A conservatory is a glass and metal structure traditionally found in the garden of a large house or public park. Modern conservatories are smaller, can be made of PVC, and are often added to houses for home improvement purposes.
The traditional nineteenth century conservatory was a large greenhouse used for growing tender and rare plants, or, less often, for birds and rare animals – sometimes with the plants and animals living together. An orangery is similar to a large greenhouse or conservatory and was used originally to winter citrus trees and house exotic plants.
Many cities, especially those in cold climates and with large European populations, have built municipal conservatories to display tropical plants and hold flower displays. This type of conservatory was popular in the early nineteenth century, and by the end of the century people were also giving them a social use (e.g., tea parties). Conservatory architecture varies from typical Victorian glasshouses to modern styles, such as geodesic domes. Many were large and impressive structures and are included in the list below.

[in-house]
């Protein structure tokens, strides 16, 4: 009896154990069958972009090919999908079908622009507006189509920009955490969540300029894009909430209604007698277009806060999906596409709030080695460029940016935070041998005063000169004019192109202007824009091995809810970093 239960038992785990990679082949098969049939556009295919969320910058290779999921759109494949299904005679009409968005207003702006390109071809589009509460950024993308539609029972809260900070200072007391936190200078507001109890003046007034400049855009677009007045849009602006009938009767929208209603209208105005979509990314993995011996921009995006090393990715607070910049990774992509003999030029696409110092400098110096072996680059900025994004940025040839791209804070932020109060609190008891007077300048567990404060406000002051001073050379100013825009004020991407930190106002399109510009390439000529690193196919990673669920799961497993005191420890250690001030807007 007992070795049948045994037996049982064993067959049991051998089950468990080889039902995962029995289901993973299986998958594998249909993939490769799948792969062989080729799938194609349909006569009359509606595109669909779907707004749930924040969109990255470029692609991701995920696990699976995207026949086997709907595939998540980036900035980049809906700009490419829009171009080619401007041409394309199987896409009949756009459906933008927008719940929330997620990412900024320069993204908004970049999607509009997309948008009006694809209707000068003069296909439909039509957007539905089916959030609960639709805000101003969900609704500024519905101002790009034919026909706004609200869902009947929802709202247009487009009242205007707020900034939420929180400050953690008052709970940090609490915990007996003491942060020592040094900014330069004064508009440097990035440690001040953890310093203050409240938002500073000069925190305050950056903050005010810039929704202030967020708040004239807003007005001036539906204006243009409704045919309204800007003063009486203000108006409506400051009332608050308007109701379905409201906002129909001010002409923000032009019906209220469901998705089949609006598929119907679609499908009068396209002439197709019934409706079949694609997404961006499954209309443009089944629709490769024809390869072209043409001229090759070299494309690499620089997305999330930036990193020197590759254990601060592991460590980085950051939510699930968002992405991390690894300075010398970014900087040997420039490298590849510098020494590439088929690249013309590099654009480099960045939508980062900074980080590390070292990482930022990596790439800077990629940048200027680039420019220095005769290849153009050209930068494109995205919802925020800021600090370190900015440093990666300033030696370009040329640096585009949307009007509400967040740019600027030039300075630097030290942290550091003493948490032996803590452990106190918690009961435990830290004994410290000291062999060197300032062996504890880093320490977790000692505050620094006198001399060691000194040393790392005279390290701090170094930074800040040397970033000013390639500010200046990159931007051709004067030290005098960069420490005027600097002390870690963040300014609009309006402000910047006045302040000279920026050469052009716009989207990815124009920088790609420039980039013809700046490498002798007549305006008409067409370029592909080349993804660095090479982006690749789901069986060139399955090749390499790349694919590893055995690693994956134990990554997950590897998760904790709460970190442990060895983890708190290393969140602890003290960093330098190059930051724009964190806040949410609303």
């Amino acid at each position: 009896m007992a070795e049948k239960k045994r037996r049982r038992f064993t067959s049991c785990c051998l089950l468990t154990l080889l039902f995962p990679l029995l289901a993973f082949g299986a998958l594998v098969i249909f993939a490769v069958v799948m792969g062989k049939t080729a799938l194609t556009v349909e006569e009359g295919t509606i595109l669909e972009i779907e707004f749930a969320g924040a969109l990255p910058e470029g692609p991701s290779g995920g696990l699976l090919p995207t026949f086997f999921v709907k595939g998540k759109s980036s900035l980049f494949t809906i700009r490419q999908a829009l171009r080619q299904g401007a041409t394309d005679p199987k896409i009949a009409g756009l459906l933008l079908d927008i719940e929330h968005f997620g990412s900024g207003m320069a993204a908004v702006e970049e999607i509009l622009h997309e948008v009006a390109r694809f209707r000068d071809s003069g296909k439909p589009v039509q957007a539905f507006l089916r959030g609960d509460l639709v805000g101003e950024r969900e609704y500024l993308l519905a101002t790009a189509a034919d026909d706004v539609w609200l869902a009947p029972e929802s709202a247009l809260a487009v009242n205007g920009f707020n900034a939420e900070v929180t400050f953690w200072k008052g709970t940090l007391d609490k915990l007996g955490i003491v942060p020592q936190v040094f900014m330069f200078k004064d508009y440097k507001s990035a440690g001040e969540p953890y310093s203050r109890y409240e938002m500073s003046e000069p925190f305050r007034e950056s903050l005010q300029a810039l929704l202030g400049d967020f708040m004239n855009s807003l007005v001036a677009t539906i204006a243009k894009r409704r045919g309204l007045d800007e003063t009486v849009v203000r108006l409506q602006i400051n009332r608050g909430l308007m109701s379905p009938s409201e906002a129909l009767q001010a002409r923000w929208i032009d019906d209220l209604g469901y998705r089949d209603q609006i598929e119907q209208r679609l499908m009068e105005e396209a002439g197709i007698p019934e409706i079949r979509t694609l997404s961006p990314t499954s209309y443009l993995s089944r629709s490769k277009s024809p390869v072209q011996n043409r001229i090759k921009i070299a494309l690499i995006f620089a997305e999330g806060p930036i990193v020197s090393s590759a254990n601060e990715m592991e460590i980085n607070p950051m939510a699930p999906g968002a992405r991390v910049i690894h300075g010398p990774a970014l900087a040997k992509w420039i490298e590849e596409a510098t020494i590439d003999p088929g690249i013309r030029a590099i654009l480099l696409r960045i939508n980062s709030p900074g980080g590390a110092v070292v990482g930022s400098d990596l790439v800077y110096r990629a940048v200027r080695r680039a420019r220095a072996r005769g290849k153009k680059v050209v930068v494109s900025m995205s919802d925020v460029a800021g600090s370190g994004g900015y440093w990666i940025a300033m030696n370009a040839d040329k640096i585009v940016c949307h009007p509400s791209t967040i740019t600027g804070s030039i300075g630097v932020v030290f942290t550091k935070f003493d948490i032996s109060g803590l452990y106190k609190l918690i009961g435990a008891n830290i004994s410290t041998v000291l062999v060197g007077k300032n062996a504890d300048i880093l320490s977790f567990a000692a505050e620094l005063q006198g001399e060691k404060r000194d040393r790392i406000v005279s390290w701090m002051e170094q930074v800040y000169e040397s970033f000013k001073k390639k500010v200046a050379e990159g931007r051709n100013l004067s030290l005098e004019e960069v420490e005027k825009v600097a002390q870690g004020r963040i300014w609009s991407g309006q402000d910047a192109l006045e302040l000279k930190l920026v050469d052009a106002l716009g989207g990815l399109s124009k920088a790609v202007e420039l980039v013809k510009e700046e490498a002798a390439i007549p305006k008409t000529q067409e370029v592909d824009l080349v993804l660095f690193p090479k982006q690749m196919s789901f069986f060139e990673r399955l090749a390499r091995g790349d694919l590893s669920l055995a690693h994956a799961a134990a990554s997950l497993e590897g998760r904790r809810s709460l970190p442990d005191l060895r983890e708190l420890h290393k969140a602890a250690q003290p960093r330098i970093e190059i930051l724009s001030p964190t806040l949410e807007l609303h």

Smaller garden conservatories became popular in the second half of the twentieth century, as places which are part-greenhouses, for conserving plants, and part-recreational, as a solarium or sunroom. They are often used as an extra room rather than for horticulture.
In the UK, a conservatory can also refer to a smaller glass enclosure attached to a house. In other parts of the world this is referred to as a sunroom.
See also Edit
- Roof lantern
- Tessellated roof
- History of the Conservatory A longer history, including the pioneering work of Sir Joseph Paxton.
- Used Conservatories Why it is a bad idea to buy a used conservatory and other advice
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